Why an old plastic boat makes sense…

The other day while I was comparing various “classic plastic” designs I had a bit of a eureka moment…

Most of these boats are built like frelling tanks!
In the various boats I was looking at, almost none of the interior structure was actually… well, the best word to describe it, would be, structural. Or, in other words, 97% of the interior is just furniture. Think about that for a moment.

Having worked on quite a few classic plastic boats over the years, I was actually aware of this situation on a practical level but had never really thought about it past the point of “Sure you can pull out and replace that bulkhead without worrying about the boat taking on the shape of a banana in the process”.

Of course, these days folks build boats differently because it’s cheaper to make boats in a monocoque structure with all of the interior parts sharing the load. Which I’m not knocking in theory and I strongly believe that a monocoque structure is the only way to go when constructing a boat but, with that being said, you can take it too far… Something you’ll understand in a hurry when you go to replace a galley in a modern boat afloat and once you’ve removed a cabinet find the hull oil-canning inward once the support of said cabinet is no longer in place.
Now, our CAL 34 is a good example of a boat where the interior structure in the boat is doing pretty much zip in support of the hull and deck and, providing the mast/rig is not up, you can pretty much rip out the interior to your hearts content while afloat and the hull will remain the shape Bill Lapworth intended throughout the process.
But, back to that eureka moment…
When you replace the interior it makes all kinds of sense to rebuild as a monocoque structure because it won’t cost anymore to speak of (a 6″ roll of biaxial tape and a gallon-and-a-half of epoxy would be the added outlay), it will make an already strong structure a whole frelling lot stronger and, dare I say it, a whole helluva lot stronger than pretty much anything you’ll find on the new market today.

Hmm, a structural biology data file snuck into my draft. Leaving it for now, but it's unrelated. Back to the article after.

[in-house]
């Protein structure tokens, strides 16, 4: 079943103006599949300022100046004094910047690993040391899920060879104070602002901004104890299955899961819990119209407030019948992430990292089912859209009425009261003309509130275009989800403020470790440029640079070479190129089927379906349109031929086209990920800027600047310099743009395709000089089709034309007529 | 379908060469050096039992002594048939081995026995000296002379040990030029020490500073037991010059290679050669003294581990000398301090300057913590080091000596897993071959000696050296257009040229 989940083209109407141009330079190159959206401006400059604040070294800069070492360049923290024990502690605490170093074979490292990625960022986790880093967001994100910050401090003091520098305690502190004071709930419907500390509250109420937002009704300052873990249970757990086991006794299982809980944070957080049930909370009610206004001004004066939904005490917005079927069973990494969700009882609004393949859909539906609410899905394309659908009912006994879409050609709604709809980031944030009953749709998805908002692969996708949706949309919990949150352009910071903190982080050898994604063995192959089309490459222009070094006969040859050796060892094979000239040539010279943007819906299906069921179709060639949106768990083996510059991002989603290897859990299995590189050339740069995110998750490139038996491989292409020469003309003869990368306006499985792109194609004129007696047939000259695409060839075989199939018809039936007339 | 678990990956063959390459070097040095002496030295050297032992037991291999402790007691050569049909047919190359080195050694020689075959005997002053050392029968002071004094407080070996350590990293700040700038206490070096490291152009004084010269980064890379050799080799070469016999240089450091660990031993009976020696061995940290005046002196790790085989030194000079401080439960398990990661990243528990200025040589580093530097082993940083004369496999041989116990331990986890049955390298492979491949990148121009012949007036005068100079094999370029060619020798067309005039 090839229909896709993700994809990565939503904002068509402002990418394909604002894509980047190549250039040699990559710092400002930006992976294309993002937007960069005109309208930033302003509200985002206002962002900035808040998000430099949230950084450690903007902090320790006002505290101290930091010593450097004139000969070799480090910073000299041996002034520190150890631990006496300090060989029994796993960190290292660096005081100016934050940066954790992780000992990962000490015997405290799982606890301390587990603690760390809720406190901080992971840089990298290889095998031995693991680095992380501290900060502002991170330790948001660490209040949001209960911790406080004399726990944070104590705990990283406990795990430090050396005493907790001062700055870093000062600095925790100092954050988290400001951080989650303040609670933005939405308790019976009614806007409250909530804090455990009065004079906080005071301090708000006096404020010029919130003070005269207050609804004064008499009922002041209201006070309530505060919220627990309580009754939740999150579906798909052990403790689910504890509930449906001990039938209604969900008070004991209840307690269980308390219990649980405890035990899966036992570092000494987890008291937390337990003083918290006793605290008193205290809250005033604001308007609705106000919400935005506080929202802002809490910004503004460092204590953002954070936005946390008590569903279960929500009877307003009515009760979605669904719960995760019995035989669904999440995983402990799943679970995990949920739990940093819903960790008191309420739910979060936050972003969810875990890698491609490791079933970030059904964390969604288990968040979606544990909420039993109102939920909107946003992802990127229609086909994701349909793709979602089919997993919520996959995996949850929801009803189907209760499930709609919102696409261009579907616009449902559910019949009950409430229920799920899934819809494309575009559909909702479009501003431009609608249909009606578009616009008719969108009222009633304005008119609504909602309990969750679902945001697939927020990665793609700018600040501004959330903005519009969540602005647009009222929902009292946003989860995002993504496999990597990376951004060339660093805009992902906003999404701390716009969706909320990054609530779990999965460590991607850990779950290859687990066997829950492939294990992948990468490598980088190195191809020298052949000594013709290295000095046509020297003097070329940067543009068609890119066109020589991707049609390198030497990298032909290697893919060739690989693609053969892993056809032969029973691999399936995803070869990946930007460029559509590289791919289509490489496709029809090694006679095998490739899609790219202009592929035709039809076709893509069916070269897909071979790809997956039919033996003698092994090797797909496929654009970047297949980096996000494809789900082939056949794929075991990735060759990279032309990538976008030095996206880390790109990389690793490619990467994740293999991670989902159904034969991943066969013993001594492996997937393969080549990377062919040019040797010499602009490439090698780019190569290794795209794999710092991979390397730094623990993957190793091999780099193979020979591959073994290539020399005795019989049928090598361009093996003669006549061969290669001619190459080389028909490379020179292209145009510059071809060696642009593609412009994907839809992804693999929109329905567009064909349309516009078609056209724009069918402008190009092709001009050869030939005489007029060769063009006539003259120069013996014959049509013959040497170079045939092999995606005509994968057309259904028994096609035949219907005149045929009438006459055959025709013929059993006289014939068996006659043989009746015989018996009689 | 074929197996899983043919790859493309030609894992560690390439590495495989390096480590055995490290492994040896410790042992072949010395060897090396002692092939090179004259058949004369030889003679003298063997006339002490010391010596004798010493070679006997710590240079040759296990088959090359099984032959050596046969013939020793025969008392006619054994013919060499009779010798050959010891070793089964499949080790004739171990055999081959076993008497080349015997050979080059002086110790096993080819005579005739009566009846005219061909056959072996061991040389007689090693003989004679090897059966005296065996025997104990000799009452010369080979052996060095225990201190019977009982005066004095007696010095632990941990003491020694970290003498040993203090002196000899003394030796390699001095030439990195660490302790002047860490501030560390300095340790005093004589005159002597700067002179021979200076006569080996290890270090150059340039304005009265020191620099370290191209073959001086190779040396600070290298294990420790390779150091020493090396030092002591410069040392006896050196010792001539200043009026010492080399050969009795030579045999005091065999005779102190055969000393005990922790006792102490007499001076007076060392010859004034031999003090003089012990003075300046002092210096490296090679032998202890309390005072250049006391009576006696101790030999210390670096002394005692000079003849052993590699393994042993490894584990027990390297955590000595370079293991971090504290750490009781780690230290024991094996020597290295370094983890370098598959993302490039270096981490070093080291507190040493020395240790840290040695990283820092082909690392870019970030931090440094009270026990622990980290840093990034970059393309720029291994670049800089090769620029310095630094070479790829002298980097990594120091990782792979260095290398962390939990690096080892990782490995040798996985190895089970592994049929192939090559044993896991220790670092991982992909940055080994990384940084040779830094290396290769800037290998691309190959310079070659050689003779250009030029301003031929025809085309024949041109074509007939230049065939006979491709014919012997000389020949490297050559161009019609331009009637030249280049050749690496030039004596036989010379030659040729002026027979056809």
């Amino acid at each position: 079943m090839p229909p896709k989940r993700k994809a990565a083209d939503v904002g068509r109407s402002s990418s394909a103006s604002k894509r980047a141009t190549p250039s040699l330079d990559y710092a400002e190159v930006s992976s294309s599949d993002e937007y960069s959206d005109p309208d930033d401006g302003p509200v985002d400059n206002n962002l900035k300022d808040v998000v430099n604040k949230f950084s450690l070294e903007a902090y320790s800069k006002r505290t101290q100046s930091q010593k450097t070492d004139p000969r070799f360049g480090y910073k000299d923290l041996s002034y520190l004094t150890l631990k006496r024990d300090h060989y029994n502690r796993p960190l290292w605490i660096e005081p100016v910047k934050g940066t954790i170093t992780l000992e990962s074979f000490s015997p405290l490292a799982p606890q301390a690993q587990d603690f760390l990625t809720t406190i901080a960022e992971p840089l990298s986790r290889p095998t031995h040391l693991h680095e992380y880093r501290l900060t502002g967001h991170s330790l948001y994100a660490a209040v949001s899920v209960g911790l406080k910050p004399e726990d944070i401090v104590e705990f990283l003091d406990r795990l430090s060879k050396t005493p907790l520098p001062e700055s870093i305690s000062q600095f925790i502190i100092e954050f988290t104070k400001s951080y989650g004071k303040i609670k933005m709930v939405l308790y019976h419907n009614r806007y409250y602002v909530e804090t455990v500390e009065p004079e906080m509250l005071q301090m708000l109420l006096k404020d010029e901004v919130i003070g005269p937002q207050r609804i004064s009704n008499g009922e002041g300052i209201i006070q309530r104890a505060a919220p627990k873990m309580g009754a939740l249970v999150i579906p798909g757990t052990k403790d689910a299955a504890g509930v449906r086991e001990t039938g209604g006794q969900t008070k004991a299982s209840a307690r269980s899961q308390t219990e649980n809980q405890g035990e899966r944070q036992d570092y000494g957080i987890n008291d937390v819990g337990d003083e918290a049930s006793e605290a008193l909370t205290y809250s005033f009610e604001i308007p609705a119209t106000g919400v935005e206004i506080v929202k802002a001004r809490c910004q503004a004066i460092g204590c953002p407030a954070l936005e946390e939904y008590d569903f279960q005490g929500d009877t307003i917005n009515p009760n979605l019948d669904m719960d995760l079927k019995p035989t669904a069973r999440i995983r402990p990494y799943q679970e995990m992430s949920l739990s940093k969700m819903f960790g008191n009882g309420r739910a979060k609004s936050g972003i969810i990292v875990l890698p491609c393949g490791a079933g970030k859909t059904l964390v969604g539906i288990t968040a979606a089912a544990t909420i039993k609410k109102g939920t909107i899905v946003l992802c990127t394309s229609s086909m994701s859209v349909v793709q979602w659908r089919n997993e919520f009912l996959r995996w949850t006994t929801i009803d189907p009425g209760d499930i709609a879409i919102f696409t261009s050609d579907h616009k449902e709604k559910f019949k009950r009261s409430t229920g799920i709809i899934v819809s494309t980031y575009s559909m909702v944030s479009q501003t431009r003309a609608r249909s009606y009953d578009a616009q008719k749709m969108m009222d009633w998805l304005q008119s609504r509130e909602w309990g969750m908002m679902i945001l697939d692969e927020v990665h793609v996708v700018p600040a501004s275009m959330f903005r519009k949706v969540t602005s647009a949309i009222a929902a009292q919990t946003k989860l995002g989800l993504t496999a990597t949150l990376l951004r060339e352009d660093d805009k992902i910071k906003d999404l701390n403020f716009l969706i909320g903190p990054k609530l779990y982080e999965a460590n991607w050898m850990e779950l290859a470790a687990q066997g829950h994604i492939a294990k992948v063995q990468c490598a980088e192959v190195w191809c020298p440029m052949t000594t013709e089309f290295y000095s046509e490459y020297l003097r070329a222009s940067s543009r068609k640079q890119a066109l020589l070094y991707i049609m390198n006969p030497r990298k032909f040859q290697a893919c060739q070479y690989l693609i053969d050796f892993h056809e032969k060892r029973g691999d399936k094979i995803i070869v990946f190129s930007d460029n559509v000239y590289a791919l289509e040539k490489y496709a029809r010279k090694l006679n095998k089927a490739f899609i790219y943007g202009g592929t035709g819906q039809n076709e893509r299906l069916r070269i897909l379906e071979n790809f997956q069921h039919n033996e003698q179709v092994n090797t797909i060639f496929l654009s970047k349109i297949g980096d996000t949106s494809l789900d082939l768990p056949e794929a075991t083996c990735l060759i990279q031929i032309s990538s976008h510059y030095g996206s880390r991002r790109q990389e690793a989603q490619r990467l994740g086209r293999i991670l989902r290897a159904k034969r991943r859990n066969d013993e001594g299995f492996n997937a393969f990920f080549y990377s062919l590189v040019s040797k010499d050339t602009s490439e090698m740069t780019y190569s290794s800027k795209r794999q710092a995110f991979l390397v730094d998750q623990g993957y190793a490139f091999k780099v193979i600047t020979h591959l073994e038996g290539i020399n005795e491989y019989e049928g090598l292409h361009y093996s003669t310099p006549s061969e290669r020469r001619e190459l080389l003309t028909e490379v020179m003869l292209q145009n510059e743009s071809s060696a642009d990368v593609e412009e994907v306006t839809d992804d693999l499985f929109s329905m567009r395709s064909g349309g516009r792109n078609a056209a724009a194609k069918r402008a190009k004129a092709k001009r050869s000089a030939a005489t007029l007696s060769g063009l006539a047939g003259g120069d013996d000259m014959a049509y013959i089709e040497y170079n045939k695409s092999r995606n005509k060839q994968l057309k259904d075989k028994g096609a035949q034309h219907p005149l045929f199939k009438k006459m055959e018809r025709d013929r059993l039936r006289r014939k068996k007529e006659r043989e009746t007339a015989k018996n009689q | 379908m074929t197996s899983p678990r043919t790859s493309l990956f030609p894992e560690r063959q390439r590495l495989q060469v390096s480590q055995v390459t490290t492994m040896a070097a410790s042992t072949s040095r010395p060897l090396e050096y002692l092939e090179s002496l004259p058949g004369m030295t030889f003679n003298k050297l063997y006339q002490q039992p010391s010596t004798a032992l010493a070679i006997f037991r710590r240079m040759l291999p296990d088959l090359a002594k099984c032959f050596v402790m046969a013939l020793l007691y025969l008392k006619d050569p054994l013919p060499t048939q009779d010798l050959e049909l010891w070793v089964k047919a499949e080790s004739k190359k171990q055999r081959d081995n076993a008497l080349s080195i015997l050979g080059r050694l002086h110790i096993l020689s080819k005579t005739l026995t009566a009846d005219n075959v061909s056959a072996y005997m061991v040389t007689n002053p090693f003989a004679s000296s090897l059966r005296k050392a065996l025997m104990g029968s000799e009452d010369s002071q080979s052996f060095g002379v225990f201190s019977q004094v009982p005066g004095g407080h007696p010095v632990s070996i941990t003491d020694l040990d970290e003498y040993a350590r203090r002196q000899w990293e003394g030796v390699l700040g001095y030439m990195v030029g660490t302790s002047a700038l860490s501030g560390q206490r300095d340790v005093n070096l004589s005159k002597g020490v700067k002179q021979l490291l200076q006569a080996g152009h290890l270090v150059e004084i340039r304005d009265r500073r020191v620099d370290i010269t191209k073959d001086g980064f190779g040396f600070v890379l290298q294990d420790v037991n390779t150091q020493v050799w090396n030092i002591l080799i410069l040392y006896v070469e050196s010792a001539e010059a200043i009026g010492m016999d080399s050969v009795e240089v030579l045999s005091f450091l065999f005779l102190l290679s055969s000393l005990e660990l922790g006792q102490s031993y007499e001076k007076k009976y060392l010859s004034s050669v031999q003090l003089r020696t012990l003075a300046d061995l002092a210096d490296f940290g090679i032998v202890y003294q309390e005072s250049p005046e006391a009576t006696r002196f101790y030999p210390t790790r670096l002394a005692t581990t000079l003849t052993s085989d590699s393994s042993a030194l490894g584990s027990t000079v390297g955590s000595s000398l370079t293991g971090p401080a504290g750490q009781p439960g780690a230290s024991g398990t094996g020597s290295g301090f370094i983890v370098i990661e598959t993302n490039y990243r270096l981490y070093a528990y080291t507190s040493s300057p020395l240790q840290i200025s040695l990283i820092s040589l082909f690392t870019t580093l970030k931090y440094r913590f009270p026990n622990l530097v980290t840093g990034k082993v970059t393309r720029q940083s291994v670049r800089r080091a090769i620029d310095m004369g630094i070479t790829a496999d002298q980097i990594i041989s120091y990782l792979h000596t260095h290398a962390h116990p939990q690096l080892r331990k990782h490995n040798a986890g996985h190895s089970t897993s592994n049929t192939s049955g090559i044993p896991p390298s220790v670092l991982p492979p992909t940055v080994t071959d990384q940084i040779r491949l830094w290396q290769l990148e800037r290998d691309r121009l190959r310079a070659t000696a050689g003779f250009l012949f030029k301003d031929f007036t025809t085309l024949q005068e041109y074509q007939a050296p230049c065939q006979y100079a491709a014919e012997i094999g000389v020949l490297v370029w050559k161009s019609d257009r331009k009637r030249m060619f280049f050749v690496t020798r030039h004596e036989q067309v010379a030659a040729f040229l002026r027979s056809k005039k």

Of course, while you’re doing the monocoque presto-chango there’s nothing that says you can’t fine tune the interior to better suit your personal needs while you’re at it.
Or, in other words…
Old boats truly rock…

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1 thought on “Why an old plastic boat makes sense…”

  1. On our Pearson Vanguard (32) two semi-structural bulkheads ran about a foot fore and aft of where the deck step was for the mast. Given the Vanguards quite thick hull this is where I cut a hole in the deck and bolted on a mast partners tube for the steel pipe mast for the junk rig. The same for the super thick area around the keel top where the new steel mast step box went into. Never gave it much thought about being precarious and it always seemed rock solid. A few light shrouds completed the rig. I would not do this with, say, a Hunter sailboat.

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